5 Tips to Finding the Best Washington DC Area School for Your Child

2 years ago


By Trevor Waddington, Founder, DCschoolHUB

There are hundreds of quality tuition-based preschools and private/independent schools in the Washington, DC metropolitan area. If you are reading this, you are likely considering the tuition-based route. However, finding the right school that matches your family’s wants, needs, and values, as well as addressing your child’s learning style, strengths, and challenges, can be a daunting task. Even if you do find what you feel is the perfect match, there is no guarantee your child will be accepted. Even more, there’s the tuition. Some schools annual tuition is the equivalent of a new car, every year, per child. So if you are going to shell out all that dough, you better start researching soon! Here are the top FIVE tips to consider when starting your search for potential schools.

Here are my 5 Tips to Finding the Best Washington DC Area School for Your Child

1. Location

If you’re like me, you don’t want to be in transit with your kiddo for two hours a day. So it’s important to know your route to and from. Unless you are new to the DMV, you know what I-95, the Beltway, I-270, and I-395,  to name a few, are like during rush hour. Plus, only one minor fender bender and you are toast. When starting your search, sit down with those involved - spouse, nanny, relatives – and decide how far you are willing to travel, and by travel I mean time-wise. This can be accomplished via Google Maps, but be sure to match the depart time, so you get there during the arrival window.  Finally, make a hard comfort zone – distances you are willing to travel - and do not deviate from it. If you push too far outside your zone, you will end up resenting someone or the school if half your day is spent transporting your child to and from school.

2. Cost

CAccording to Private School Review, the average price of private education in the District is $25,014, but most of your marquee schools are in the upper 30’s and lower 40’s. Believe it or not, some DMV schools are pushing the 50K mark. When looking at schools, it is essential to figure out the bottom-line cost. To do this, you need to determine what tuition gets you. Are meals included? What about sports equipment? Is there a requisite donation you need to give annually? What about the grade or class-based fundraisers? Don’t forget transportation, orchestral instruments, and field trips. It all adds up. My suggestion is to speak to a parent at the school who may be able to shed some light on expected costs beyond tuition. Then it is up to you to make sure you can handle it long-term. Yes, financial aid and scholarships may be available, but that’s never guaranteed. I’ll cover cost saving for private school in another post.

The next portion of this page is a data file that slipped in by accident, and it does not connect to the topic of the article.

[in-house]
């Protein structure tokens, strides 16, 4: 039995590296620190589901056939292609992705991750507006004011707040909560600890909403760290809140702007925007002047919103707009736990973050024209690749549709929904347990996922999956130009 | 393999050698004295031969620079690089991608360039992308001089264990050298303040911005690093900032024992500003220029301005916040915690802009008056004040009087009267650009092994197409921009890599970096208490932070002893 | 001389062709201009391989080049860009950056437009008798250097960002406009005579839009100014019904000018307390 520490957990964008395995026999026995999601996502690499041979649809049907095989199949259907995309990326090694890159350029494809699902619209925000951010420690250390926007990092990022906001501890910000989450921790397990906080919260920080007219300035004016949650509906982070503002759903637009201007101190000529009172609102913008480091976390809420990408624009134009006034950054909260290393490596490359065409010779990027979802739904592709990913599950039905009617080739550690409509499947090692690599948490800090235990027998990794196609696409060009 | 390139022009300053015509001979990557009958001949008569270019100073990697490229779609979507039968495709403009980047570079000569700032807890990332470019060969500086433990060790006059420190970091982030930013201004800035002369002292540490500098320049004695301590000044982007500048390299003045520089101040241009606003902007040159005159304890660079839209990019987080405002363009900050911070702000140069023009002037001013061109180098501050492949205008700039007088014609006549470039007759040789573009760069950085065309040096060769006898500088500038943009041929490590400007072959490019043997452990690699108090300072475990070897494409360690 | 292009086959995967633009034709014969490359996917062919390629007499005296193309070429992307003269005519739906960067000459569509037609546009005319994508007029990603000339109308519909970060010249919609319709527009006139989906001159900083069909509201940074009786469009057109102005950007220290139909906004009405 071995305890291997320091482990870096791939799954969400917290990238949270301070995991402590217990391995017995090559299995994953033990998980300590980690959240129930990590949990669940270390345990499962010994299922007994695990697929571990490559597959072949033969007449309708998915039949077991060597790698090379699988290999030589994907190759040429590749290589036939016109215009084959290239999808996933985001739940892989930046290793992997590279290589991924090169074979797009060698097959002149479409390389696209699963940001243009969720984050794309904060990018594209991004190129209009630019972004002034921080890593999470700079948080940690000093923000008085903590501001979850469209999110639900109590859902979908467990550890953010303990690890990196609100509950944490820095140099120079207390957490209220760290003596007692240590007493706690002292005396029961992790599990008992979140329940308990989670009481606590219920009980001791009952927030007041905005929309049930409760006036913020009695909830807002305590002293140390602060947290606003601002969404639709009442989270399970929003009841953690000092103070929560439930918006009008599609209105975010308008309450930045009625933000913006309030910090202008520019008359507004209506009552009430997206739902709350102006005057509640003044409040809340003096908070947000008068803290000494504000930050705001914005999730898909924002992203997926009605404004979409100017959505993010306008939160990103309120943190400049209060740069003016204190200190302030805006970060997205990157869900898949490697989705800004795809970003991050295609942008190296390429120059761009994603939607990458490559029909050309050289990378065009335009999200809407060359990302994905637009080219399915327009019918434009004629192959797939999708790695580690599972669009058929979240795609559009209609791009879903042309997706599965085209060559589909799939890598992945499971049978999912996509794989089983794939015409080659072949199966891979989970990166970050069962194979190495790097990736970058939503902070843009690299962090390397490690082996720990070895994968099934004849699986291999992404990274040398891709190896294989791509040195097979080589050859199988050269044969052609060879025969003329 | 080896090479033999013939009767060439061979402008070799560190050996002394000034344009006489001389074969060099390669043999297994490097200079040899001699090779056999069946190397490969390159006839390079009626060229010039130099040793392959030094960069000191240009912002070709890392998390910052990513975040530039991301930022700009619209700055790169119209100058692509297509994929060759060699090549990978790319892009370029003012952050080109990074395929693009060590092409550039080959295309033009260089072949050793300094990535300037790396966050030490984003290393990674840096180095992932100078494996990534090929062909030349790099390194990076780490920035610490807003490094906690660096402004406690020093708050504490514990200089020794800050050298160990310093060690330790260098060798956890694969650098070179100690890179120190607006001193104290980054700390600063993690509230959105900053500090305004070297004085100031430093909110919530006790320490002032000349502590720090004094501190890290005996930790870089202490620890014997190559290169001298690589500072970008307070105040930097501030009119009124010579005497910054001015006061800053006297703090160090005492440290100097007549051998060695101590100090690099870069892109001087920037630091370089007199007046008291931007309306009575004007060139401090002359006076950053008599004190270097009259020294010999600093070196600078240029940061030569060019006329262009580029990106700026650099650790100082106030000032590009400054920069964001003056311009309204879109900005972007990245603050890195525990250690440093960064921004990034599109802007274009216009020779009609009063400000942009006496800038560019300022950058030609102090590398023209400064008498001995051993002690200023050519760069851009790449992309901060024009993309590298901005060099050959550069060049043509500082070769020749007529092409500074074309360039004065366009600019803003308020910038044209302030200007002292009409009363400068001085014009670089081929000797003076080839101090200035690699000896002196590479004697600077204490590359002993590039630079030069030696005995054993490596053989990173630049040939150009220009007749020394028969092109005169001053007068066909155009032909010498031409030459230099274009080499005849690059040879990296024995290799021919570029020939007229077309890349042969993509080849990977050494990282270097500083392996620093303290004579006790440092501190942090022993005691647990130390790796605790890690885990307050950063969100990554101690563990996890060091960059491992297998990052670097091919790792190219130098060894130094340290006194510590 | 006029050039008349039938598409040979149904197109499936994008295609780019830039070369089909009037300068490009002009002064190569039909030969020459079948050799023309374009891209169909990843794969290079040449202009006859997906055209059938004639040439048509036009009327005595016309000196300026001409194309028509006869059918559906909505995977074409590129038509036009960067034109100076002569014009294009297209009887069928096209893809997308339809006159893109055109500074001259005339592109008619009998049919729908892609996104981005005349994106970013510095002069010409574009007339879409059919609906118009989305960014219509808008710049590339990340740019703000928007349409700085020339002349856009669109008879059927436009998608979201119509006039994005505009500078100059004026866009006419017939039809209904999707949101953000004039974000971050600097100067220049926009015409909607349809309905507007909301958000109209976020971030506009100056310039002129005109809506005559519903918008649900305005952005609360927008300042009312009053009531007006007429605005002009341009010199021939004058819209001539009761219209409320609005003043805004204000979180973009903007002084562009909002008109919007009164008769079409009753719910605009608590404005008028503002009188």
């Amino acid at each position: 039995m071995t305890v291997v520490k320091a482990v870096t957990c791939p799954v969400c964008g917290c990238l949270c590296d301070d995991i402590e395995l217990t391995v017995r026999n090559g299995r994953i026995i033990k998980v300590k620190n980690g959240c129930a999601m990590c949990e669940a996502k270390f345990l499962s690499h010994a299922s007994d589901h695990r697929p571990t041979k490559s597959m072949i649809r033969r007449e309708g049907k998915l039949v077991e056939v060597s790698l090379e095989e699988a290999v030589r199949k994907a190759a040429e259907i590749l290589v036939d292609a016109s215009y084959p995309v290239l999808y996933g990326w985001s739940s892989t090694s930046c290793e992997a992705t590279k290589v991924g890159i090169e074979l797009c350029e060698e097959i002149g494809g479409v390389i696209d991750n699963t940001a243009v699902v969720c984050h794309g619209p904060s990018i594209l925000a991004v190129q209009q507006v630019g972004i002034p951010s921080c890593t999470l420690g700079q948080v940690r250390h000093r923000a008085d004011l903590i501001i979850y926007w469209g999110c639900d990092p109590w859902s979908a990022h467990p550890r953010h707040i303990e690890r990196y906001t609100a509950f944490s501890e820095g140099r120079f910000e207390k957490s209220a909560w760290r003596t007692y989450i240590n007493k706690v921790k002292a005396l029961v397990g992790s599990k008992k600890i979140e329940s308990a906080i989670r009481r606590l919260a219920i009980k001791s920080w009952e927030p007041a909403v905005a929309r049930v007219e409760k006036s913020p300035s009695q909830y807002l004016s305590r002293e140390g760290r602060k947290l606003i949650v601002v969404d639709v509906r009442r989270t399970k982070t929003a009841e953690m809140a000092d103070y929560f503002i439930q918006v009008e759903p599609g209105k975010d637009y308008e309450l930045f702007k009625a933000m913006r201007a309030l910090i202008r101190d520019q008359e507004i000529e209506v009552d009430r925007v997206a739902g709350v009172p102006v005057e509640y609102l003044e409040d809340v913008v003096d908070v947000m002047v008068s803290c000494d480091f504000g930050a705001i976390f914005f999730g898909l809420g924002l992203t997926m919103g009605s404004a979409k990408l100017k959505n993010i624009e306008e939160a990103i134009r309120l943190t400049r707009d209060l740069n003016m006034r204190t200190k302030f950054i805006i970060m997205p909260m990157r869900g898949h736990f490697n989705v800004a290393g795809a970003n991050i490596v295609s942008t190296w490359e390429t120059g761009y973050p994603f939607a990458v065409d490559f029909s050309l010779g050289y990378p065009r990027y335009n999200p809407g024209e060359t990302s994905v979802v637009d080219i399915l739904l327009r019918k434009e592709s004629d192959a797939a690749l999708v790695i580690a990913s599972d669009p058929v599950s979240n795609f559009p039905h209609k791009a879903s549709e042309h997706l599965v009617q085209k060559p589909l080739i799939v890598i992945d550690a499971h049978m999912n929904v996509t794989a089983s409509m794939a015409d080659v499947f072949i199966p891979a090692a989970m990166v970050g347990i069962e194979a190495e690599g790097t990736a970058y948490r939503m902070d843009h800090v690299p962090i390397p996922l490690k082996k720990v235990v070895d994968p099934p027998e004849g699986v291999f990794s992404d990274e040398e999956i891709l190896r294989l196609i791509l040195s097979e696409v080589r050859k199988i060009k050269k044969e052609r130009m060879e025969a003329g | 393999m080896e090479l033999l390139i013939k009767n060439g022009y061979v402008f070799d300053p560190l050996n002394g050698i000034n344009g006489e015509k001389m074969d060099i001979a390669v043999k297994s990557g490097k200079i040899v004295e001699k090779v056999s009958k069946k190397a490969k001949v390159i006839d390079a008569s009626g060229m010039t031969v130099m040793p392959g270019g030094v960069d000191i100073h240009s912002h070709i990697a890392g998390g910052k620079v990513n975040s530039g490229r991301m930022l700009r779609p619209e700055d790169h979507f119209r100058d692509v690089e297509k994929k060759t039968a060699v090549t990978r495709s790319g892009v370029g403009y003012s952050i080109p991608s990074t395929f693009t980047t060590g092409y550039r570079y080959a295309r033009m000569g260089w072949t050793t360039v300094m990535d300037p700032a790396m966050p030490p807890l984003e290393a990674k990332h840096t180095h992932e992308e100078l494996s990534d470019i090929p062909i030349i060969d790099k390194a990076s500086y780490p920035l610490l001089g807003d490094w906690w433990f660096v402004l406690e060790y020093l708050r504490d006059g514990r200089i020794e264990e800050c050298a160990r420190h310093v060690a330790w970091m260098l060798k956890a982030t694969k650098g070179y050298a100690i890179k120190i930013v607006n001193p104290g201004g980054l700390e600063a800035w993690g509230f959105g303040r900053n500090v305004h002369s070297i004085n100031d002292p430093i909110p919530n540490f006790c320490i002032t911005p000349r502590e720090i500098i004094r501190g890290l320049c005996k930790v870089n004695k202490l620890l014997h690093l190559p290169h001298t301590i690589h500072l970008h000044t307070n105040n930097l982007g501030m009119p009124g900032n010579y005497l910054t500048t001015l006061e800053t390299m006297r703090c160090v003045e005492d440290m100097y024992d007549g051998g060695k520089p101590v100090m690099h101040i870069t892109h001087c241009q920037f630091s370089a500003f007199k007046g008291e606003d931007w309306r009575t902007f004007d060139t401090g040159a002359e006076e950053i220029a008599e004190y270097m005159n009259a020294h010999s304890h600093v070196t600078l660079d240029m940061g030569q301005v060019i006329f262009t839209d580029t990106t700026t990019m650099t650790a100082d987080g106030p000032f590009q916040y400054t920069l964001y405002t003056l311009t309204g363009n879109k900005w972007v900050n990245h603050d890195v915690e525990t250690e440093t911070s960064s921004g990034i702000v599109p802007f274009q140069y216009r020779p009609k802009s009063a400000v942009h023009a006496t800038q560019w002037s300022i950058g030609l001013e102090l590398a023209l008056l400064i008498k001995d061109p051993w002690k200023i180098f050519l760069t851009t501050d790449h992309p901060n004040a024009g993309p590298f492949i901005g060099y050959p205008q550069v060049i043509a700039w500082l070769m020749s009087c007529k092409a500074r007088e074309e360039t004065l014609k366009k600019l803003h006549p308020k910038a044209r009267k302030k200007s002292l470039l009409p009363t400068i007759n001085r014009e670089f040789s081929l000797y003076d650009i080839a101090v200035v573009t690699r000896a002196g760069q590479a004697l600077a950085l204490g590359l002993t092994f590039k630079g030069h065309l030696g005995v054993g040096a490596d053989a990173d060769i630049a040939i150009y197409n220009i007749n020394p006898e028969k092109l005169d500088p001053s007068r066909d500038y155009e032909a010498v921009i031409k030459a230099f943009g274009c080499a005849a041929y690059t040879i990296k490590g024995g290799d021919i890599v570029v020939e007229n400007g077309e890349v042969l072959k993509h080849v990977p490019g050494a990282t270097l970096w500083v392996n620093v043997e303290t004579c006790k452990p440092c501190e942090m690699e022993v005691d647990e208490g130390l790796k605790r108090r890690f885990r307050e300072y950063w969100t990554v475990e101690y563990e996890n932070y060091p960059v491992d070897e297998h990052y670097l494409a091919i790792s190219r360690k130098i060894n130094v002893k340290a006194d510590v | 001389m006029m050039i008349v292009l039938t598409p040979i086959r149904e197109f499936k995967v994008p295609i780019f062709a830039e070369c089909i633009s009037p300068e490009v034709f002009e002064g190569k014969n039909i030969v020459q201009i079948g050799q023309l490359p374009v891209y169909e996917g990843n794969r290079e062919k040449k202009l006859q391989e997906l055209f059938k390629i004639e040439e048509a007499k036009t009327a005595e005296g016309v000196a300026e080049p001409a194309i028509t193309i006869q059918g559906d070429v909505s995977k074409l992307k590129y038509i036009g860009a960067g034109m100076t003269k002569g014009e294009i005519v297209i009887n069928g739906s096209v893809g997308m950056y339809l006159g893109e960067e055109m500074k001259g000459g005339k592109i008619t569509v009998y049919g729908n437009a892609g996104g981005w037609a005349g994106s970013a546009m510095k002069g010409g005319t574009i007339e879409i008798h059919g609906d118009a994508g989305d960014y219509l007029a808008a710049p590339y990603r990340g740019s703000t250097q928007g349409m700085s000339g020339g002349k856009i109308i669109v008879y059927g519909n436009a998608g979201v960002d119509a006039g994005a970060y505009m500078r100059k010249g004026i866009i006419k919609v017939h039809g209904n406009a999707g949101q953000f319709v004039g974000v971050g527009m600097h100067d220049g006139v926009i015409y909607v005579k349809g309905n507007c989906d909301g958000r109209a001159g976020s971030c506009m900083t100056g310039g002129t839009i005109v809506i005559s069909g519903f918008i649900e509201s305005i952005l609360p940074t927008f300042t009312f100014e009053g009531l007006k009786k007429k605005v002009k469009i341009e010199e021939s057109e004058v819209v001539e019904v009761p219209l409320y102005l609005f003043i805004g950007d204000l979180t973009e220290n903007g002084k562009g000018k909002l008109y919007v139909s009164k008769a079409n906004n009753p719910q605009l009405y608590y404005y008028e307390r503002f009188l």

3. School Focus

This one makes me shake my head pretty regularly. Often, parents and even students get caught up in the name, prestige and awe-inspiring facilities of a school and pay less attention to if the school is a good fit for their child. If your kiddo needs to move around and works best in small groups, then a traditional prep school might not be the right fit no matter how much you like the crest on the blazer. My advice is to think of your child first. S/he is going to be the one attending the school and you want them to be happy, engaged, and challenged. To learn about a school’s focus, take a look at their website. Usually, on an ‘About’ dropdown they will have a page that discusses their philosophy and programmatic ideology. On those pages, you may find terms like Montessori, International Baccalaureate (IB), progressive, Reggio Emilia, and Waldorf to name a few. Find out what they mean, and if it melds with your child’s learning and living style. When in doubt, you may want to consult an education professional to help you determine what’s best.

4. Family Values

Once you’ve determined it’s a good fit for your child, you then need to make sure it’s a good fit for your family. At this stage, questions about religious-based, single-sex, and boarding schools come in. How comfortable would you be sending your child to a Catholic school if you are Lutheran? Would you trade co-ed for all-girls if the program was an optimal match to your daughter’s academic prowess? Could you bare to send sweet Johnny away to a boarding school? Many boarding schools are moving to a 5-day boarding model so you can have your child home on weekends…if you want. We advise that you have this conversation before starting the process. You might be surprised to find that your co-parent or spouse prefers to leave God for Sundays.

5. School Model

Do you want your kiddo in one place until college or experience different schools throughout the years? That’s typically the question that abuts the K-8 vs. K-12 debate. If you get in at age four to a school that ends in grade twelve, you never have to go through the harrowing admission process again until college rolls around. The counter to that is what your child needs now may not be what s/he needs academically, socially, or emotionally down the line. This is a tricky debate because there are very valid arguments for both sides. In this situation, my advice: go with your gut, and you’ll likely end up in the right place.


Written by Trevor Waddington

Leave a Reply

Your email address will not be published. Required fields are marked *